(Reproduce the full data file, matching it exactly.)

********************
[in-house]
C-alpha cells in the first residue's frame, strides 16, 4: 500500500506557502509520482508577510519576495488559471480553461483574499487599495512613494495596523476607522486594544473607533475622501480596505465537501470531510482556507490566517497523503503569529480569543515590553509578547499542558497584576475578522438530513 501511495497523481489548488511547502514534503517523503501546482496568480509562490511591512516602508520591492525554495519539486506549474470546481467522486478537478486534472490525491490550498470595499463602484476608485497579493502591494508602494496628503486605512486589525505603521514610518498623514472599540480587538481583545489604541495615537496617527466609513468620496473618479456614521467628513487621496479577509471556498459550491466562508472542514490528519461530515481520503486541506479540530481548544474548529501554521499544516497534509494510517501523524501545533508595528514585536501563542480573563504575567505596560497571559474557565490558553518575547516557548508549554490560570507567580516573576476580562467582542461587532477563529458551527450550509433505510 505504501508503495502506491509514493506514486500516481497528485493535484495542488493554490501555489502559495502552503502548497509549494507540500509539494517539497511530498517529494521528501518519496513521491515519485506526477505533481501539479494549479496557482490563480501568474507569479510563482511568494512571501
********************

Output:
[in-house]
C-alpha cells in the first residue's frame, strides 16, 4: 500500500506557502509520482508577510519576495488559471480553461483574499487599495512613494495596523476607522486594544473607533475622501480596505465537501470531510482556507490566517497523503503569529480569543515590553509578547499542558497584576475578522438530513 501511495497523481489548488511547502514534503517523503501546482496568480509562490511591512516602508520591492525554495519539486506549474470546481467522486478537478486534472490525491490550498470595499463602484476608485497579493502591494508602494496628503486605512486589525505603521514610518498623514472599540480587538481583545489604541495615537496617527466609513468620496473618479456614521467628513487621496479577509471556498459550491466562508472542514490528519461530515481520503486541506479540530481548544474548529501554521499544516497534509494510517501523524501545533508595528514585536501563542480573563504575567505596560497571559474557565490558553518575547516557548508549554490560570507567580516573576476580562467582542461587532477563529458551527450550509433505510 505504501508503495502506491509514493506514486500516481497528485493535484495542488493554490501555489502559495502552503502548497509549494507540500509539494517539497511530498517529494521528501518519496513521491515519485506526477505533481501539479494549479496557482490563480501568474507569479510563482511568494512571501